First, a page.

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Monday, March 28, 2005

Staying Afloat in a Shrinking Boat

A reader recently emailed me in response to my Kill Pontiac post, and pointed out that killing a whole nameplate would be devastating to the GM dealers, and in turn devastating to GM. That is true.

There is just too much auto capacity on the market. With Hyundai/Kia gaining, Chrysler gaining, BMW gaining, Toyota gaining, there has to be some big losers. And China is on the horizon. Unfortunately for us Detroiters, the market share has to come out of GM and Ford.

The goal for GM and Ford is not "how do we win back the market". The boat has sailed, Americans are buying foreign carmaker's products with abandon. The goal is "how do we stay profitable, and retain the market share we have now". The only way to do this is to figure out how to make money as a smaller company than you were 10 years ago. The way to do this is not to pile cash on the hood of sub-par products, you'll just high-volume yourself to death. GM needs to shrink. It will be painful and destructive. The company is getting rid of 2000 salaried heads, and it will need to close plants as well.

GM will lose dealers if they kill Pontiac. But GM will also lose dealers in some areas if its market share keeps dropping--they will just starve to death.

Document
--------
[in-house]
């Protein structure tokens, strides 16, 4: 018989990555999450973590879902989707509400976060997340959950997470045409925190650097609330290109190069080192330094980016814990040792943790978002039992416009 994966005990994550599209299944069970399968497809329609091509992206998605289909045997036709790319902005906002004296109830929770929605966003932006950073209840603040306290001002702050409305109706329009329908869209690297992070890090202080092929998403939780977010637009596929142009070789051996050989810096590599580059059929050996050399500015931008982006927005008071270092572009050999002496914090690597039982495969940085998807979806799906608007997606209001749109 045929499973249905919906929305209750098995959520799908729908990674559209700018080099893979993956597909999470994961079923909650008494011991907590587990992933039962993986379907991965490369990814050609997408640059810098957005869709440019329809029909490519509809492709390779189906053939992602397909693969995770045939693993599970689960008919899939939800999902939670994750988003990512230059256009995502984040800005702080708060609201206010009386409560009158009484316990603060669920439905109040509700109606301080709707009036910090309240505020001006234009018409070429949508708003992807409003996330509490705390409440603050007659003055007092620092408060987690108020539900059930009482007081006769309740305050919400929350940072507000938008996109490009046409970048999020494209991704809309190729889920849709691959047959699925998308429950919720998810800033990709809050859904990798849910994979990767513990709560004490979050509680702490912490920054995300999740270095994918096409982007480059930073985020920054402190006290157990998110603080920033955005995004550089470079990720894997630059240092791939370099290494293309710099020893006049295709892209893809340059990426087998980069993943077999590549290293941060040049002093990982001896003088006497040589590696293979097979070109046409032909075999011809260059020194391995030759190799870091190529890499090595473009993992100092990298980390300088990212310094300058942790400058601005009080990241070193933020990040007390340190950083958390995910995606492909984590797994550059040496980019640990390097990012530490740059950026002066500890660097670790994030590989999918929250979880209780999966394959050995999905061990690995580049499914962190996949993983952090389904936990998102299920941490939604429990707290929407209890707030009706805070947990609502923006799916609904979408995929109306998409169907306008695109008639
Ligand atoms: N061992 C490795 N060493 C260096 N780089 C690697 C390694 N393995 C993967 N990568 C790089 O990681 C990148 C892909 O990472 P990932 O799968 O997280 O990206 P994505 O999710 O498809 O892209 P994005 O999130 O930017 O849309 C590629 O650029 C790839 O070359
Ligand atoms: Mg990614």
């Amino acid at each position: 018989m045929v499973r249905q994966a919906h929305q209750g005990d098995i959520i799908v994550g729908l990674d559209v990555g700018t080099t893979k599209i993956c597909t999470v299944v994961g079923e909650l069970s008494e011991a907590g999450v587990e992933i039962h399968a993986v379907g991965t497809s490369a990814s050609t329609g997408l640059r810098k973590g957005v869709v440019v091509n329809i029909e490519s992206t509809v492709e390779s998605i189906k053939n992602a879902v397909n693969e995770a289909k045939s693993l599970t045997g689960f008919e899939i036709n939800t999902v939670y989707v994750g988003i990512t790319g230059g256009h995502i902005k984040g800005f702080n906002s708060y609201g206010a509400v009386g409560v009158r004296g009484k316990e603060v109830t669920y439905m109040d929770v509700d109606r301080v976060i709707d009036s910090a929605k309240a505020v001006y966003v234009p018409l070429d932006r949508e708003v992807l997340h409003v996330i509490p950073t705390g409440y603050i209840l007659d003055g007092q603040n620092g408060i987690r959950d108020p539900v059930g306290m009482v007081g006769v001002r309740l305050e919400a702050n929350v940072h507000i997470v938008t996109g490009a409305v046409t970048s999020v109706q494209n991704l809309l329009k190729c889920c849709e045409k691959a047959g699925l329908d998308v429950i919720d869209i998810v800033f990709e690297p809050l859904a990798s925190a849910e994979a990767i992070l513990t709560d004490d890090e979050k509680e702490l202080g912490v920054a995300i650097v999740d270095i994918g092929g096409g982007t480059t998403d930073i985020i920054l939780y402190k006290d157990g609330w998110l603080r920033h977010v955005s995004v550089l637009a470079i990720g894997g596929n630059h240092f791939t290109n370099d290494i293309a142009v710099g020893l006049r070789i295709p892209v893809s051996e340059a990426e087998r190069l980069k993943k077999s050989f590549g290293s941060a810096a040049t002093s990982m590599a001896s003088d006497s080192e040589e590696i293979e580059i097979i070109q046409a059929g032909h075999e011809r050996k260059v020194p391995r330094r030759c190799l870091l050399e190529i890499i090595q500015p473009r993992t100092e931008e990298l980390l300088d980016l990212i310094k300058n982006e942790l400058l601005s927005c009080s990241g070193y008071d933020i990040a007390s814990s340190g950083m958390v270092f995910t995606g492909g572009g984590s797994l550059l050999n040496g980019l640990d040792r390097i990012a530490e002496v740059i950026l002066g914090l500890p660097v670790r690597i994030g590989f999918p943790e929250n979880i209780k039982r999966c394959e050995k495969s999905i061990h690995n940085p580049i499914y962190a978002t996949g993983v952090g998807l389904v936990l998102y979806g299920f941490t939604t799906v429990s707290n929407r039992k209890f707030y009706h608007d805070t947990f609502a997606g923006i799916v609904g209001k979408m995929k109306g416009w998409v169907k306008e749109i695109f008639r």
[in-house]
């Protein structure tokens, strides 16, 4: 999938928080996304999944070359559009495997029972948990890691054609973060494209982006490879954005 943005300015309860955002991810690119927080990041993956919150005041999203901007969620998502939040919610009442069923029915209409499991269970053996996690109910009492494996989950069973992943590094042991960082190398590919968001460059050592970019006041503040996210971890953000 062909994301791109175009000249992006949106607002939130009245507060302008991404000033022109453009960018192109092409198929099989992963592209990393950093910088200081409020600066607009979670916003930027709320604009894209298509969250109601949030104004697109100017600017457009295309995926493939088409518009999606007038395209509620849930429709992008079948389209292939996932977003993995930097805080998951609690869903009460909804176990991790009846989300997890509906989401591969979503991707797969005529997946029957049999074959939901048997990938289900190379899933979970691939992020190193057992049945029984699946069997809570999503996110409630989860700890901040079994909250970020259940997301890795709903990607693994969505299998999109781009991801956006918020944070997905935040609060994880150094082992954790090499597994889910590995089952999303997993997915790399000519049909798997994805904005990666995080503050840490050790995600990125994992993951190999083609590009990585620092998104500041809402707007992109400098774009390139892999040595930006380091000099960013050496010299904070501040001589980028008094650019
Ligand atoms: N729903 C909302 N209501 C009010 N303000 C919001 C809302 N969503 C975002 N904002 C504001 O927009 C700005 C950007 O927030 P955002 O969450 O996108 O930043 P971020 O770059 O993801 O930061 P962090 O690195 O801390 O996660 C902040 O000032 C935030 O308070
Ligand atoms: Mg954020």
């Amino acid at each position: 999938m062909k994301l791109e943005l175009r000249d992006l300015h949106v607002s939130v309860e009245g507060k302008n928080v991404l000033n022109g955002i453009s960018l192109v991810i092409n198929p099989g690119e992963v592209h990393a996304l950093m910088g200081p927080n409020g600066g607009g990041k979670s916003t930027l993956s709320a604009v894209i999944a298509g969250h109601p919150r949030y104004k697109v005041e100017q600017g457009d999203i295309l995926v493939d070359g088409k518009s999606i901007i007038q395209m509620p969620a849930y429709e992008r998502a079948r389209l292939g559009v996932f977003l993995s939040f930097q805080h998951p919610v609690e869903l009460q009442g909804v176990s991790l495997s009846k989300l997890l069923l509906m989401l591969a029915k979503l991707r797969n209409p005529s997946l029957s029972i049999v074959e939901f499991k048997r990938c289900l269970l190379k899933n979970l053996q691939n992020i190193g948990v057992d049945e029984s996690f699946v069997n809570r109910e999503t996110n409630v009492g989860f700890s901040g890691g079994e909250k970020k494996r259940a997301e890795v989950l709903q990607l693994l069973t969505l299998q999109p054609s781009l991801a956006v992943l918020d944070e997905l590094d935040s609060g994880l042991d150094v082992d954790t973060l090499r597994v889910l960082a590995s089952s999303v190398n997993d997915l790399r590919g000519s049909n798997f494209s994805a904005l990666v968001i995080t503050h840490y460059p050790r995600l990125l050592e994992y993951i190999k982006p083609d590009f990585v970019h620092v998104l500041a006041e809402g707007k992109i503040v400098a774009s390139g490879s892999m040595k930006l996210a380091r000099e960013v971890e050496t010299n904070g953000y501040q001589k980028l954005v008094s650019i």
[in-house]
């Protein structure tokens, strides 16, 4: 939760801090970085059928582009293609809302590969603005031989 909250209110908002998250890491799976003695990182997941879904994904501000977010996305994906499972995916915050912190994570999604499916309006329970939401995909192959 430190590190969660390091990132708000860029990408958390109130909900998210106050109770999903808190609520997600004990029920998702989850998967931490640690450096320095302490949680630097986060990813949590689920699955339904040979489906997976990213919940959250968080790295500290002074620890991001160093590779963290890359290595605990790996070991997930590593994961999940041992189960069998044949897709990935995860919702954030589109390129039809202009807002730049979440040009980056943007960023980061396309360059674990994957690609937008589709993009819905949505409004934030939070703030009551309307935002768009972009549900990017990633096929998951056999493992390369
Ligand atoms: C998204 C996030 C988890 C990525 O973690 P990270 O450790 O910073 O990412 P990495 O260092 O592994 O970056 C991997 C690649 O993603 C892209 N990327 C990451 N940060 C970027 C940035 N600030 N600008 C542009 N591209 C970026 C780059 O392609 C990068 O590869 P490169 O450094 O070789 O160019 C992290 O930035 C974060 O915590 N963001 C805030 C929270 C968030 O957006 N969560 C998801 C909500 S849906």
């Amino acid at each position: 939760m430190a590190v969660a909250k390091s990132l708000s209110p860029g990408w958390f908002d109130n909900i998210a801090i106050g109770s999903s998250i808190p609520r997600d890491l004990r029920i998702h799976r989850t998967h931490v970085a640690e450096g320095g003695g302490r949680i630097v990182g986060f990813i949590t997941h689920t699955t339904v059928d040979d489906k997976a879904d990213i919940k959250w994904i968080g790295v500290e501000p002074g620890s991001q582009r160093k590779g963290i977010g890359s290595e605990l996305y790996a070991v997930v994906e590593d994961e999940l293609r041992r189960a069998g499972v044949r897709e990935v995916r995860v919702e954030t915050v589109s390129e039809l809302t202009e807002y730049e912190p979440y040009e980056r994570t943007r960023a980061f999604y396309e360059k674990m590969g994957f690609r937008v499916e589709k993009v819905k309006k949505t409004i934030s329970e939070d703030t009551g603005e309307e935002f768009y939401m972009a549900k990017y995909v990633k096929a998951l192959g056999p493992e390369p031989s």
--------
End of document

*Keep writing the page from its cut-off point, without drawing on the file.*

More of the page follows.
Anonymous said...

As you point out in your Kill Pontiac post, GM is behind in the tech race but will killing Pontiac do anything? I doubt it. GM had an engine that could more than compete with the Honda lump you lovingly gush about in that post. It was the 3.5 litre DOHC Olds that was 75% of a Northstar.

GM shuts down Olds, but does not keep anything good from it. Not only did GM not find room for some of the only technolgy it had that was up to import levels, it also killed off the cars that could have competed in terms of style and content. GM could have repaced say, the Bonneville and Lesabre with variants of the more advanced Aurora, or at least salvaged bits from it's drivetrain and interior, but chose not to due to cost. The direction Olds was going could have saved more of GM even if they just distributed some of the good bits at it's demise. But no, GM continued with pushrods, fluffy seats, toy instruments, and dashes that look like they are made along side cheap plastic beer coolers.

If GM kills Pontiac, don't kid yoursef, all the good bits will be thown out too. Some beancouter will come up for a reason why, and that will be it.

Buick has way too much stigma attached to it to do GM any good. If GM is going to get anywhere with this sort of suggestion it would be to roll the divisions into one, but maintain product differntiation through almost a trim-level option. This would be transparent to the public, but derive all sorts of economies at the corporate level.

Anonymous said...

GM could NEVER roll all it's divisions into one. Dealers have paid to get franchises. Someone with a standalone Chevy dealership couldn't suddenly start selling the exact same products as a Pontiac-GMC dealer across the street, who both sell the exact same products the luxury Cadillac dealer down the street. The legal and monetary ramifications of this would far from "transparent."

Unknown said...

I too mourn the end of the "shortstar" engine.

Anonymous said...